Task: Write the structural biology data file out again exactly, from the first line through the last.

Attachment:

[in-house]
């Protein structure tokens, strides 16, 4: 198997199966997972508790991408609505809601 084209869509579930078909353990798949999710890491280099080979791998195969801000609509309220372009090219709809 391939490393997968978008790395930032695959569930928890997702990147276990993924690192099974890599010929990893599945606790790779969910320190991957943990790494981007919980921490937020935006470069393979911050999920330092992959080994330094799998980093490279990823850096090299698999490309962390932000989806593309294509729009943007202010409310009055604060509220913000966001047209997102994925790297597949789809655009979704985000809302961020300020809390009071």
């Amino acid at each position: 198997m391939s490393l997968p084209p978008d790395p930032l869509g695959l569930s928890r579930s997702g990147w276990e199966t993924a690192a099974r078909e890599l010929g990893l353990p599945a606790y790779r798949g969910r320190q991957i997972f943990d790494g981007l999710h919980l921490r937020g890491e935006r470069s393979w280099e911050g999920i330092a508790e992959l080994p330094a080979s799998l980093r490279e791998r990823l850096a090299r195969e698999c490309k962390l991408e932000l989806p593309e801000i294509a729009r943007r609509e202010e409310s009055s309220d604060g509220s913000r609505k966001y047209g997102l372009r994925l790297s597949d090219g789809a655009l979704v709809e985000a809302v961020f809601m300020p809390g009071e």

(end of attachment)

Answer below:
[in-house]
């Protein structure tokens, strides 16, 4: 198997199966997972508790991408609505809601 084209869509579930078909353990798949999710890491280099080979791998195969801000609509309220372009090219709809 391939490393997968978008790395930032695959569930928890997702990147276990993924690192099974890599010929990893599945606790790779969910320190991957943990790494981007919980921490937020935006470069393979911050999920330092992959080994330094799998980093490279990823850096090299698999490309962390932000989806593309294509729009943007202010409310009055604060509220913000966001047209997102994925790297597949789809655009979704985000809302961020300020809390009071």
């Amino acid at each position: 198997m391939s490393l997968p084209p978008d790395p930032l869509g695959l569930s928890r579930s997702g990147w276990e199966t993924a690192a099974r078909e890599l010929g990893l353990p599945a606790y790779r798949g969910r320190q991957i997972f943990d790494g981007l999710h919980l921490r937020g890491e935006r470069s393979w280099e911050g999920i330092a508790e992959l080994p330094a080979s799998l980093r490279e791998r990823l850096a090299r195969e698999c490309k962390l991408e932000l989806p593309e801000i294509a729009r943007r609509e202010e409310s009055s309220d604060g509220s913000r609505k966001y047209g997102l372009r994925l790297s597949d090219g789809a655009l979704v709809e985000a809302v961020f809601m300020p809390g009071e």